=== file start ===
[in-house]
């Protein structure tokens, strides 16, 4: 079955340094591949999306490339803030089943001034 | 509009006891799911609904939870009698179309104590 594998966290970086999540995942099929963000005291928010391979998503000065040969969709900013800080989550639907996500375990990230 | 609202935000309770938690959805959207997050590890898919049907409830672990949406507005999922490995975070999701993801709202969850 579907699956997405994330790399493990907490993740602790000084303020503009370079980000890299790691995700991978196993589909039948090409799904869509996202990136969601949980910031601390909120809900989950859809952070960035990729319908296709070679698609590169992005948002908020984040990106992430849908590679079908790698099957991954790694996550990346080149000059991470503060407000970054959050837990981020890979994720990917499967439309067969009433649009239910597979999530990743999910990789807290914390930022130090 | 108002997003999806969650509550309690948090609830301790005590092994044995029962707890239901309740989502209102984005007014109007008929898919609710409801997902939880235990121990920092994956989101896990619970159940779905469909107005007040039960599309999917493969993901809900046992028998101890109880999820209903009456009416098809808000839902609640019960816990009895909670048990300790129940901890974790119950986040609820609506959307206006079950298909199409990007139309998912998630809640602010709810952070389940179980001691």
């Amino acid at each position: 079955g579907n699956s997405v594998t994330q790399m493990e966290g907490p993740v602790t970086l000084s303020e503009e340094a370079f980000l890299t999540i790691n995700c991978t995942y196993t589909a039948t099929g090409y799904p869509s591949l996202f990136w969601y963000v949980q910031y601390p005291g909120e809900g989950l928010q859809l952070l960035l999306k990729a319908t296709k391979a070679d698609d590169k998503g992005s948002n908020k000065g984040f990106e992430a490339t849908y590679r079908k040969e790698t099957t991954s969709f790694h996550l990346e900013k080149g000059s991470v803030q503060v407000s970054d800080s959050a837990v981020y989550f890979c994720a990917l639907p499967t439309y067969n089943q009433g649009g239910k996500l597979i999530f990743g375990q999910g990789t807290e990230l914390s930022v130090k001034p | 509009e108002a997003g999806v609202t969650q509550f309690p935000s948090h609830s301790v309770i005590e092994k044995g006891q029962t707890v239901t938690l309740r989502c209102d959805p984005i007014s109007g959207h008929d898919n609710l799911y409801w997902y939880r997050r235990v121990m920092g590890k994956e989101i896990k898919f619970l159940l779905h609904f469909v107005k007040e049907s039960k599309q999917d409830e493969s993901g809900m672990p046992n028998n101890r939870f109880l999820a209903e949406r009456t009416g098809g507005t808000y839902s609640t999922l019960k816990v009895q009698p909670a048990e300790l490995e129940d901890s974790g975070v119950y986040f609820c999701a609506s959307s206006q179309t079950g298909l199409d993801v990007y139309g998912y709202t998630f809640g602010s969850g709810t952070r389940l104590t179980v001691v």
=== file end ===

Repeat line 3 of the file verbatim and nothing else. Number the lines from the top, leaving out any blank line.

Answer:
């Amino acid at each position: 079955g579907n699956s997405v594998t994330q790399m493990e966290g907490p993740v602790t970086l000084s303020e503009e340094a370079f980000l890299t999540i790691n995700c991978t995942y196993t589909a039948t099929g090409y799904p869509s591949l996202f990136w969601y963000v949980q910031y601390p005291g909120e809900g989950l928010q859809l952070l960035l999306k990729a319908t296709k391979a070679d698609d590169k998503g992005s948002n908020k000065g984040f990106e992430a490339t849908y590679r079908k040969e790698t099957t991954s969709f790694h996550l990346e900013k080149g000059s991470v803030q503060v407000s970054d800080s959050a837990v981020y989550f890979c994720a990917l639907p499967t439309y067969n089943q009433g649009g239910k996500l597979i999530f990743g375990q999910g990789t807290e990230l914390s930022v130090k001034p | 509009e108002a997003g999806v609202t969650q509550f309690p935000s948090h609830s301790v309770i005590e092994k044995g006891q029962t707890v239901t938690l309740r989502c209102d959805p984005i007014s109007g959207h008929d898919n609710l799911y409801w997902y939880r997050r235990v121990m920092g590890k994956e989101i896990k898919f619970l159940l779905h609904f469909v107005k007040e049907s039960k599309q999917d409830e493969s993901g809900m672990p046992n028998n101890r939870f109880l999820a209903e949406r009456t009416g098809g507005t808000y839902s609640t999922l019960k816990v009895q009698p909670a048990e300790l490995e129940d901890s974790g975070v119950y986040f609820c999701a609506s959307s206006q179309t079950g298909l199409d993801v990007y139309g998912y709202t998630f809640g602010s969850g709810t952070r389940l104590t179980v001691v």